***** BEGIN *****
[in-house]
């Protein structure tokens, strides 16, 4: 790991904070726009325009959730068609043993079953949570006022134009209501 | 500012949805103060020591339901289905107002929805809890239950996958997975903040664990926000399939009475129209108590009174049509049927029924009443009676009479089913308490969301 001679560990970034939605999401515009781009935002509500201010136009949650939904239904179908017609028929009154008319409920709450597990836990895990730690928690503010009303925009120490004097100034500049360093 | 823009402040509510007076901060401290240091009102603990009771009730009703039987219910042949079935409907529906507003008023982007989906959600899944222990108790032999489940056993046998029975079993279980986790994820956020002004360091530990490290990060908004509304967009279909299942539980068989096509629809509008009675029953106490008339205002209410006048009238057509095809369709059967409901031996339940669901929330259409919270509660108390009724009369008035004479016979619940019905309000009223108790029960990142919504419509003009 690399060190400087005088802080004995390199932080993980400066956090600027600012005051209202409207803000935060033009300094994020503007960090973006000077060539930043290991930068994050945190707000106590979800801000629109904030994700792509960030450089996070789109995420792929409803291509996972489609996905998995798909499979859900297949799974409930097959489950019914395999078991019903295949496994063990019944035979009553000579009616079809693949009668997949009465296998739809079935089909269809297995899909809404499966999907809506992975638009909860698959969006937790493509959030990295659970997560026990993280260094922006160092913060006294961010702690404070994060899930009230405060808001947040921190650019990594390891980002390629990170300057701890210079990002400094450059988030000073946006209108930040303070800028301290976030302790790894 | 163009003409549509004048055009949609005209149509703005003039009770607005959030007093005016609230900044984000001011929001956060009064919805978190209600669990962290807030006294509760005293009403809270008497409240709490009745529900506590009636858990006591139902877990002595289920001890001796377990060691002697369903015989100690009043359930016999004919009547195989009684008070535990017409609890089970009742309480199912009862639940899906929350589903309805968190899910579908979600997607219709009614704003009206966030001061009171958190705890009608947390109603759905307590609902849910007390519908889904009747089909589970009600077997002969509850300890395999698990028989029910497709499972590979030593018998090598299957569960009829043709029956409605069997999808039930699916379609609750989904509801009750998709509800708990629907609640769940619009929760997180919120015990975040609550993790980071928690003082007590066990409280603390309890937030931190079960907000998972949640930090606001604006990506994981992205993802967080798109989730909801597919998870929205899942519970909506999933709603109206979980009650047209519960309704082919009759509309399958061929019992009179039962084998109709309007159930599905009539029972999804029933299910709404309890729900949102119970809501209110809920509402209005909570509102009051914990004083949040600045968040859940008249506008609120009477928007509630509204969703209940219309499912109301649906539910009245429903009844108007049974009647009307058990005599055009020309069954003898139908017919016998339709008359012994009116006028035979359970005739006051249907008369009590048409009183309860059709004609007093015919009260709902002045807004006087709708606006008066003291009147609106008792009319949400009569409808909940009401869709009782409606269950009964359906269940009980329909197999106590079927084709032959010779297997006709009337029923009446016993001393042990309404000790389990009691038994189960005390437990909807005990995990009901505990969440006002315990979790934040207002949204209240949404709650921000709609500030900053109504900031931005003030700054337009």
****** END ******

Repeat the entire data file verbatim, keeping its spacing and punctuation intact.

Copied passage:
[in-house]
């Protein structure tokens, strides 16, 4: 790991904070726009325009959730068609043993079953949570006022134009209501 | 500012949805103060020591339901289905107002929805809890239950996958997975903040664990926000399939009475129209108590009174049509049927029924009443009676009479089913308490969301 001679560990970034939605999401515009781009935002509500201010136009949650939904239904179908017609028929009154008319409920709450597990836990895990730690928690503010009303925009120490004097100034500049360093 | 823009402040509510007076901060401290240091009102603990009771009730009703039987219910042949079935409907529906507003008023982007989906959600899944222990108790032999489940056993046998029975079993279980986790994820956020002004360091530990490290990060908004509304967009279909299942539980068989096509629809509008009675029953106490008339205002209410006048009238057509095809369709059967409901031996339940669901929330259409919270509660108390009724009369008035004479016979619940019905309000009223108790029960990142919504419509003009 690399060190400087005088802080004995390199932080993980400066956090600027600012005051209202409207803000935060033009300094994020503007960090973006000077060539930043290991930068994050945190707000106590979800801000629109904030994700792509960030450089996070789109995420792929409803291509996972489609996905998995798909499979859900297949799974409930097959489950019914395999078991019903295949496994063990019944035979009553000579009616079809693949009668997949009465296998739809079935089909269809297995899909809404499966999907809506992975638009909860698959969006937790493509959030990295659970997560026990993280260094922006160092913060006294961010702690404070994060899930009230405060808001947040921190650019990594390891980002390629990170300057701890210079990002400094450059988030000073946006209108930040303070800028301290976030302790790894 | 163009003409549509004048055009949609005209149509703005003039009770607005959030007093005016609230900044984000001011929001956060009064919805978190209600669990962290807030006294509760005293009403809270008497409240709490009745529900506590009636858990006591139902877990002595289920001890001796377990060691002697369903015989100690009043359930016999004919009547195989009684008070535990017409609890089970009742309480199912009862639940899906929350589903309805968190899910579908979600997607219709009614704003009206966030001061009171958190705890009608947390109603759905307590609902849910007390519908889904009747089909589970009600077997002969509850300890395999698990028989029910497709499972590979030593018998090598299957569960009829043709029956409605069997999808039930699916379609609750989904509801009750998709509800708990629907609640769940619009929760997180919120015990975040609550993790980071928690003082007590066990409280603390309890937030931190079960907000998972949640930090606001604006990506994981992205993802967080798109989730909801597919998870929205899942519970909506999933709603109206979980009650047209519960309704082919009759509309399958061929019992009179039962084998109709309007159930599905009539029972999804029933299910709404309890729900949102119970809501209110809920509402209005909570509102009051914990004083949040600045968040859940008249506008609120009477928007509630509204969703209940219309499912109301649906539910009245429903009844108007049974009647009307058990005599055009020309069954003898139908017919016998339709008359012994009116006028035979359970005739006051249907008369009590048409009183309860059709004609007093015919009260709902002045807004006087709708606006008066003291009147609106008792009319949400009569409808909940009401869709009782409606269950009964359906269940009980329909197999106590079927084709032959010779297997006709009337029923009446016993001393042990309404000790389990009691038994189960005390437990909807005990995990009901505990969440006002315990979790934040207002949204209240949404709650921000709609500030900053109504900031931005003030700054337009």